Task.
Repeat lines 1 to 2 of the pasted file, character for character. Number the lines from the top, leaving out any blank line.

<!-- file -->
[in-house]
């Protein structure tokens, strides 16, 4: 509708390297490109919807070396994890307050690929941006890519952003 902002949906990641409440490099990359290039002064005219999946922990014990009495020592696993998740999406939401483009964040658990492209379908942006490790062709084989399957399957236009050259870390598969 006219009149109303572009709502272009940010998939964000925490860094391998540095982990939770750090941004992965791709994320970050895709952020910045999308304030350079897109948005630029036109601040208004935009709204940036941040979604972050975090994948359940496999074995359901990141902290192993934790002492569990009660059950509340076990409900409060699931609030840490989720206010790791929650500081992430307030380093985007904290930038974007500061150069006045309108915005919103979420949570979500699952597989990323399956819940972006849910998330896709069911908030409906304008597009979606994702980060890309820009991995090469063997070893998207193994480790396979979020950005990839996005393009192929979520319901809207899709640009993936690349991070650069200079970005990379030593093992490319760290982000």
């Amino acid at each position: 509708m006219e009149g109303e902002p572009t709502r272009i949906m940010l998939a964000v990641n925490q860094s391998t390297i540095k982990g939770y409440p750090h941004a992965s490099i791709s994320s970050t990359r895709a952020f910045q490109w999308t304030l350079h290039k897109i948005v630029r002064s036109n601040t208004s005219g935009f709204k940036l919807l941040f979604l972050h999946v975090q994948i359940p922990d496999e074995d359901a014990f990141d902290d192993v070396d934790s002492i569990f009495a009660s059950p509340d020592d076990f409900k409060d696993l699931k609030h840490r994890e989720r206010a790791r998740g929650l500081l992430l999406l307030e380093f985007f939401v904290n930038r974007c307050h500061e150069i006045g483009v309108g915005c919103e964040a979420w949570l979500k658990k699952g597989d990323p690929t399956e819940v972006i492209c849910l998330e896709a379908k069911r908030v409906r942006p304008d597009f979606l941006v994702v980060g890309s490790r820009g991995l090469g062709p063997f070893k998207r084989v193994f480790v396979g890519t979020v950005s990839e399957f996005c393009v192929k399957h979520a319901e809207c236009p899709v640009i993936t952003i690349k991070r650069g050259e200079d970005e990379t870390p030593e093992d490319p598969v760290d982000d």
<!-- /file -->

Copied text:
[in-house]
């Protein structure tokens, strides 16, 4: 509708390297490109919807070396994890307050690929941006890519952003 902002949906990641409440490099990359290039002064005219999946922990014990009495020592696993998740999406939401483009964040658990492209379908942006490790062709084989399957399957236009050259870390598969 006219009149109303572009709502272009940010998939964000925490860094391998540095982990939770750090941004992965791709994320970050895709952020910045999308304030350079897109948005630029036109601040208004935009709204940036941040979604972050975090994948359940496999074995359901990141902290192993934790002492569990009660059950509340076990409900409060699931609030840490989720206010790791929650500081992430307030380093985007904290930038974007500061150069006045309108915005919103979420949570979500699952597989990323399956819940972006849910998330896709069911908030409906304008597009979606994702980060890309820009991995090469063997070893998207193994480790396979979020950005990839996005393009192929979520319901809207899709640009993936690349991070650069200079970005990379030593093992490319760290982000």